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'Body in the tomb' discovery at church near Ledbury
7:02am Friday 31st January 2014 in News
Conservator Michael Eastham (left) and Bianca Madden, a fellow conservator, work on the body found inside the memorial at St Bartholomew's Church at Much Marcle, near Ledbury.
THE remains of a woman whose father ruled England during the 14th century have been found inside a church near Ledbury.
The discovery of Blanch Mortimer, who died in 1347 and was the daughter of Sir Roger Mortimer, who overthrew King Edward II and ruled the country for three years, was made at St Bartholomew’s Church in Much Marcle.
It was unearthed by Michael Eastham, a conservator of sculpture who has been working on the church's Grandison Memorial for nearly two years, and has caused amazement in the world of archaeology.
Mr Eastham says he was left shocked when the mysterious coffin was discovered jammed inside the tomb-chest.
"We could not work out what it was when we first took the stone panels from the front of the memorial," he said.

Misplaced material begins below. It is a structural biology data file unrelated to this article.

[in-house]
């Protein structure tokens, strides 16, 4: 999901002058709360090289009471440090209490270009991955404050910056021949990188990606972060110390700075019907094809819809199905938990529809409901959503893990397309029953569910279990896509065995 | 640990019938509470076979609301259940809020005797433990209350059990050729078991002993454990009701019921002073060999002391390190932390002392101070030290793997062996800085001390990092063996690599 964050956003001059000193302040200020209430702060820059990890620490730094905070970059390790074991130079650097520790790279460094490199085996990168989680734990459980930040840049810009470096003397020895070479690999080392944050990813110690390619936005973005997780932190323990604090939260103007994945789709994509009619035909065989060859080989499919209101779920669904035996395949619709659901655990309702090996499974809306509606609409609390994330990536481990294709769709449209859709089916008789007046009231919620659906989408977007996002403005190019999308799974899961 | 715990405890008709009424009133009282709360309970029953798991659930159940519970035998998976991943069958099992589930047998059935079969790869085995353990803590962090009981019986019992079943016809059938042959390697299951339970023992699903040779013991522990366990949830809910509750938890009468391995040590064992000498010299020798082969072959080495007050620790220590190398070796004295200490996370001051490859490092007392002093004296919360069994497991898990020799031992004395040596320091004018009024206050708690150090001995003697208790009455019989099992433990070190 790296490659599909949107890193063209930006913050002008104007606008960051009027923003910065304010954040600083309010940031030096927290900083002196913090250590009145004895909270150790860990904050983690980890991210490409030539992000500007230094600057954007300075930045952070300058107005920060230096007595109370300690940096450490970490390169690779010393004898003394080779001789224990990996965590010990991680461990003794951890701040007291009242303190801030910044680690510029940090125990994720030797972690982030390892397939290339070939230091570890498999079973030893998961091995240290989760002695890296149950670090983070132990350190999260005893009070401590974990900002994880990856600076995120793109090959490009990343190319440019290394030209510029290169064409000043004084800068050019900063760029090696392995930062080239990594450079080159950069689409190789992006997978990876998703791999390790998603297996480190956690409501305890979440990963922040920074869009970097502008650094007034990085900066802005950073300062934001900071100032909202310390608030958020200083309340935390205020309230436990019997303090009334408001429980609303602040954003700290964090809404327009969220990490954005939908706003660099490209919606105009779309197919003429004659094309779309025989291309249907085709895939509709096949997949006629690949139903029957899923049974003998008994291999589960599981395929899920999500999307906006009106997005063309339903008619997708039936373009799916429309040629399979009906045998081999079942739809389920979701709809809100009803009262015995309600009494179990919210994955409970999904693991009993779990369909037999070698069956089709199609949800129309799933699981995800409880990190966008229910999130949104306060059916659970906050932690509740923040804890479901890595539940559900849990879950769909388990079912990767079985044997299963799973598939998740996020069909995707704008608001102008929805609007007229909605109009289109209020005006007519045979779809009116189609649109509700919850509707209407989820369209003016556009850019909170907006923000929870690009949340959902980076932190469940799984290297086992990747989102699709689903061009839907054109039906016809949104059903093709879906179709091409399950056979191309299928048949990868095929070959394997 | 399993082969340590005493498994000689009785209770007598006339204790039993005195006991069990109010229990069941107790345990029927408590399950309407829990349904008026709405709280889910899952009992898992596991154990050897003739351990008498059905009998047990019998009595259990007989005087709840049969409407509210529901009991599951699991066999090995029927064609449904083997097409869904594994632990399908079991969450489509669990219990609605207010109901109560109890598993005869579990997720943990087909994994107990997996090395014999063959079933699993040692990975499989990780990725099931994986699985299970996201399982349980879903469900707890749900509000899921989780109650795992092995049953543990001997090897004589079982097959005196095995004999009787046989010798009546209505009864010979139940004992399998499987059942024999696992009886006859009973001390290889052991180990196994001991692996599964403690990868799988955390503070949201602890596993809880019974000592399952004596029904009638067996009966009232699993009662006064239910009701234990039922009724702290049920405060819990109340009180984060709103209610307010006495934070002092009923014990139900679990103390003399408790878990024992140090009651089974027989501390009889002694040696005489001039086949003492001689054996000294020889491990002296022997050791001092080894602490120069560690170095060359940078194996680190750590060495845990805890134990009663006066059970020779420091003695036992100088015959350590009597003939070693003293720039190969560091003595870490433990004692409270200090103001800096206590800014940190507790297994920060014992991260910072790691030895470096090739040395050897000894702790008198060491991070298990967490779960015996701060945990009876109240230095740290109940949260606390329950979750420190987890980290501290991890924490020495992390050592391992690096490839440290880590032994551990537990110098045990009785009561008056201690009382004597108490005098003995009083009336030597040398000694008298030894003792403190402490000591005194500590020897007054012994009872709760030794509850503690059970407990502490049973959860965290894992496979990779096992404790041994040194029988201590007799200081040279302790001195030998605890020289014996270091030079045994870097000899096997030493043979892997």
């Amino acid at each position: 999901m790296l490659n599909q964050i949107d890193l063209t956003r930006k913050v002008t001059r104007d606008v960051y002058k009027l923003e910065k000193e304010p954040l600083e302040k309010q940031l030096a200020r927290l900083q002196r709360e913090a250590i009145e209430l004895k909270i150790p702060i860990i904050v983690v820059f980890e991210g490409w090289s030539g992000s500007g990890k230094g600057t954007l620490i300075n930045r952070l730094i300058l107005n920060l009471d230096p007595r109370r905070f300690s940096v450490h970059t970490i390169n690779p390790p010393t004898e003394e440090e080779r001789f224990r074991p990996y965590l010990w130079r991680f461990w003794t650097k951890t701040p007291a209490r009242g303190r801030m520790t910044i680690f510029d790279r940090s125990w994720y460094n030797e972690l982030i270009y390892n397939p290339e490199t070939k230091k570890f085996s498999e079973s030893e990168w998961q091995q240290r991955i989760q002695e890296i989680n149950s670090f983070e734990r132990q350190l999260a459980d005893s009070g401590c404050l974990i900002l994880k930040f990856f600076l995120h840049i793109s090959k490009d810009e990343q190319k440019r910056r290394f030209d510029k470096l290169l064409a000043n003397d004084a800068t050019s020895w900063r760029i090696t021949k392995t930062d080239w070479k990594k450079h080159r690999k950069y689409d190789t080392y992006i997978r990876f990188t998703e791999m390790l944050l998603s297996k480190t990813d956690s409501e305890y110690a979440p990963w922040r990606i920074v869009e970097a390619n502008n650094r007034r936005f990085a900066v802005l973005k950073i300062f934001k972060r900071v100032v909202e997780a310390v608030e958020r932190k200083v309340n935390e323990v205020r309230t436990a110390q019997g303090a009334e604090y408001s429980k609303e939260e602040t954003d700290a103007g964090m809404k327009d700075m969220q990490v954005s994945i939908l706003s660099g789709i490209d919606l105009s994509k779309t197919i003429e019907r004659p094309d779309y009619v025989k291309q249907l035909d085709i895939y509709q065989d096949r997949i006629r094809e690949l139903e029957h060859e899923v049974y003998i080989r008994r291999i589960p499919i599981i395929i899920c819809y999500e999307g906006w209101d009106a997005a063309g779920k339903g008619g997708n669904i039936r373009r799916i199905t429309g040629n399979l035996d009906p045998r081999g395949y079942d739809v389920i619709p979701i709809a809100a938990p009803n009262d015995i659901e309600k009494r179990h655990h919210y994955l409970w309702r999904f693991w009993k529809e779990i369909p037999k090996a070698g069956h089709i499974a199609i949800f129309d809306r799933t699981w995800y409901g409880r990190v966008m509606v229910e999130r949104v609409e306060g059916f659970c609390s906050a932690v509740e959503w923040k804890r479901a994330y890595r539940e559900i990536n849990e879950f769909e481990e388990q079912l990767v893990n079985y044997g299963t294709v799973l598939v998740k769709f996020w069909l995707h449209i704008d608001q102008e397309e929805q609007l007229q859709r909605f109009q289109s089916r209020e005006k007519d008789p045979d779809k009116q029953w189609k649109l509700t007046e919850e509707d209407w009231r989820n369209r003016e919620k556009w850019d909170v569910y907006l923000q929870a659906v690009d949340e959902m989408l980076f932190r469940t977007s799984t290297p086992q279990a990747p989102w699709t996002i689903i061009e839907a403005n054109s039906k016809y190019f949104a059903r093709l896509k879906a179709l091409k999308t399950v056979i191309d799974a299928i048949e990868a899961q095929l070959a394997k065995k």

"We thought it might be a layer of slate but as we explored further we realised it was a lead coffin.
"It's the first time in more than 30 years as a conservator that this has ever happened."
Experts believe the coffin's remains are those of Blanche Mortimer whose memorial it is.
She was born in 1316 at Wigmore Castle in north Herefordshire.
After deposing Edward II by murdering him, her father was then himself overthrown by Edward II's eldest son, Edward III in 1327.
The tomb at St Bartholomew's is crowned by an effigy of Blanche Mortimer and is regarded as one of the finest in the country.
The coffin has since been returned to where it came from but with stainless steel supports inserted.
The work has been filmed to make sure a clear record is kept of the surprise findings.
"St Bartholomew’s is a stunning church anyway, the building dating from the early 13th century," said Paddy Benson, the Archdeacon of Hereford.
"We felt that keeping as good a record as we can for future generations would be worthwhile because if Michael Eastham has done his work well it could be another 700 years before anyone gets a chance to look inside again."
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